Case Reports

Pigmented Squamous Cell Carcinoma Presenting as Longitudinal Melanonychia in a Transplant Recipient

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We report the case of a 62-year-old black man who was on a maintenance immunosuppressive regimen that included mycophenolate mofetil and cyclosporine following renal transplantation 9 years prior. He presented to the dermatology department for evaluation of a pigmented longitudinal streak on the left third finger adjacent to the lateral nail fold that had been present for several months. He noted that the streak was increasing in size, and his fingertip had recently become tender. The pigmented band was biopsied, and histopathology showed atypia of the epidermis consistent with pigmented squamous cell carcinoma (pSCC).

Although subungual melanoma is the most concerning cause for longitudinal melanonychia, there are a number of other potential causes, including fungal infection, trauma, benign melanocytic lesions, or other cutaneous malignancies. Pigmented squamous cell carcinoma is another potential cause of longitudinal melanonychia and should be included in the differential diagnosis, particularly in individuals with skin of color or those who are immunosuppressed. This article highlights features of the clinical presentation of pSCC presenting as longitudinal melanonychia that mimicked the clinical appearance of subungual malignant melanoma in a renal transplant recipient. A review of pSCC and its associated risk factors also is provided.

Practice Points

  • Risk factors for the development of pigmented squamous cell carcinoma (pSCC) include older age, male sex, and use of immunosuppressant medications.
  • Subungual pSCC can present as longitudinal melanonychia and should be considered in the differential diagnosis for melanonychia in patients with skin of color or those who are immunosuppressed.



Case Report

A 62-year-old black man presented for examination of a dark longitudinal streak located adjacent to the lateral nail fold on the third finger of the left hand. The lesion had been present for several months, during which time it had slowly expanded in size. The fingertip had recently become tender, which interfered with the patient’s ability to work. His past medical history was remarkable for end-stage renal disease secondary to glomerulonephritis with nephrotic syndrome of unclear etiology. He initially was treated by an outside physician using peritoneal dialysis for 3 years until he underwent renal transplantation in 2004 with a cadaveric organ. Other remarkable medical conditions included posttransplantation diabetes, hyperlipidemia, and gout. His multidrug regimen included 2 immunosuppressive medications: oral cyclosporine 125 mg twice daily and oral mycophenolate mofetil 250 mg twice daily.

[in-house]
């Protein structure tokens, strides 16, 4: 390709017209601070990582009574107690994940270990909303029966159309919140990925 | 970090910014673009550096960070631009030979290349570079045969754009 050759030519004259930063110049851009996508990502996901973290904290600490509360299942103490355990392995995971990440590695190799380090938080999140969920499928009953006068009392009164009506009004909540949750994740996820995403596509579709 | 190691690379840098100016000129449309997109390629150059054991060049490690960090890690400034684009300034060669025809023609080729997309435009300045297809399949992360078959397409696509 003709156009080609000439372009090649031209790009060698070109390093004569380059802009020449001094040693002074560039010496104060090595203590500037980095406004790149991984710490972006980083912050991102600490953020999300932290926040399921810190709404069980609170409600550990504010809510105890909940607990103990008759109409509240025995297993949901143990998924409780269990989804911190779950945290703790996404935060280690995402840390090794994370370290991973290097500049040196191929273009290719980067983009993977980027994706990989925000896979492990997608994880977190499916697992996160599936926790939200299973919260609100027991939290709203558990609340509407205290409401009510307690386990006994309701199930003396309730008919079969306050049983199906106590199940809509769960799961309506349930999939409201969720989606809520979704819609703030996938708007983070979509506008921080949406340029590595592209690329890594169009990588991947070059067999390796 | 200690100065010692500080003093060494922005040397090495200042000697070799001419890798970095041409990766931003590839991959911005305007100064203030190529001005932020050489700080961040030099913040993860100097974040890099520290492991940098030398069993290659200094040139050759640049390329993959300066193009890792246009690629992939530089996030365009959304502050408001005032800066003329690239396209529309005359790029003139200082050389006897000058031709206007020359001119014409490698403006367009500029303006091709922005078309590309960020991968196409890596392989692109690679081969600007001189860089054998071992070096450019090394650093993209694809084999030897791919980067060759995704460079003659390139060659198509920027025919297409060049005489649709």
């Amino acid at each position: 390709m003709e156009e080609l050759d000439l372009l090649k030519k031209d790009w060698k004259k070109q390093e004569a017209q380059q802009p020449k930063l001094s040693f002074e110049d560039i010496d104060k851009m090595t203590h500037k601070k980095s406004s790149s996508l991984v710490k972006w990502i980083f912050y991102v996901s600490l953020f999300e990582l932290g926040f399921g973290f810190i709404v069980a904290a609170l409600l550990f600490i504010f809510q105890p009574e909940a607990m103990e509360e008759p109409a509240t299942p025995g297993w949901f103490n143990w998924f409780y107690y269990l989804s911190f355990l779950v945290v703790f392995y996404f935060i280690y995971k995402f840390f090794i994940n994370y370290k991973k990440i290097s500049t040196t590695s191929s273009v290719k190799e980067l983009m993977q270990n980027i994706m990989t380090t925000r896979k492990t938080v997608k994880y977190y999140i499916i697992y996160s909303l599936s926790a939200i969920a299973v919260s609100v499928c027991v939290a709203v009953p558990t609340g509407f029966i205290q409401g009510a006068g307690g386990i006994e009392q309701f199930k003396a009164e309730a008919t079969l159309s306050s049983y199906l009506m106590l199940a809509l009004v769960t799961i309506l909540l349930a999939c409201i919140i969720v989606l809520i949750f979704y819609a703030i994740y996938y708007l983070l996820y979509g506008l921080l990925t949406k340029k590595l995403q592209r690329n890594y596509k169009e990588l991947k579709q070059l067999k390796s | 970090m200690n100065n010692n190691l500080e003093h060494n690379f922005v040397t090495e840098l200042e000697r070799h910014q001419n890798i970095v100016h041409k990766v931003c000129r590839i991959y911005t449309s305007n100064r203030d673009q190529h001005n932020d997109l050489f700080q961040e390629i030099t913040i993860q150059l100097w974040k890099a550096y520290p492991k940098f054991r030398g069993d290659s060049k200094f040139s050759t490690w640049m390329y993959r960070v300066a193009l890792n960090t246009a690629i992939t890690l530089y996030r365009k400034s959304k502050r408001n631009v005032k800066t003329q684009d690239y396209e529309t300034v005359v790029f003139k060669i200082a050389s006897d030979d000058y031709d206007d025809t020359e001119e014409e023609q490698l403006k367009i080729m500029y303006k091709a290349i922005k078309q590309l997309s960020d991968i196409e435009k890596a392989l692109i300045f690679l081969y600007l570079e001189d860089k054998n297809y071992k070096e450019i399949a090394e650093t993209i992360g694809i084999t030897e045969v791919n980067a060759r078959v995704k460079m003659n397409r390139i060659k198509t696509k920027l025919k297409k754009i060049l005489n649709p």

A broad, irregular, black, pigmented, subungual band was noted on the left third finger. The lesion appeared to emanate from below the nail cuticle and traveled along the nail longitudinally toward the distal tip. The band appeared darker at the edge adjacent to the lateral nail fold and grew lighter near the middle of the nail where its free edge was noted to be irregular. A slightly thickened lateral nail fold with an irregular, small, sawtoothlike hyperkeratosis and hyperpigmentation also was noted (Figure 1).

Figure 1. Pigmented squamous cell carcinoma presenting as a broad, black, pigmented, subungual band emanating longitudinally from the nail bed toward the distal tip of the left third finger.

Subungual melanoma, onychomycosis, squamous cell carcinoma (SCC), and a verruca copresenting with onychomycosis were considered in the differential diagnosis. The patient underwent nail avulsion and biopsy of the nail bed as well as the nail matrix. Histopathology was notable for malignant dyskeratosis with a lack of nuclear maturation, occasional mitoses, multinucleation, and individual cell keratinization (Figure 2). Immunostaining for S100 was negative, while staining for cytokeratins AE1/AE3 was positive. Deposition of melanin pigment in the malignant dyskeratotic cells was noted. Periodic acid–Schiff staining identified pseudohyphae without invasion of the nail plate. A diagnosis of pigmented SCC (pSCC) was made. The patient’s nail also was sent for fungal cultures that later grew Candida glabrata and Candida parapsilosis.

The patient underwent Mohs micrographic surgery for removal of the pSCC, which was found to be more extensive than originally suspected and required en bloc excision of the nail repaired with a full-thickness skin graft from the left forearm. The area healed well with some hyperpigmentation (Figure 3).

Figure 2. Nail matrix biopsy showed characteristic papillary architecture, malignant dyskeratosis with a lack of nuclear maturation, occasional mitosis, individual cell keratinization, and prominent pigmentation (H&E, original magnification ×160).
Figure 3. Well-healed site of a pigmented squamous cell carcinoma with hyperpigmentation following Mohs micrographic surgery and a full-thickness skin graft.

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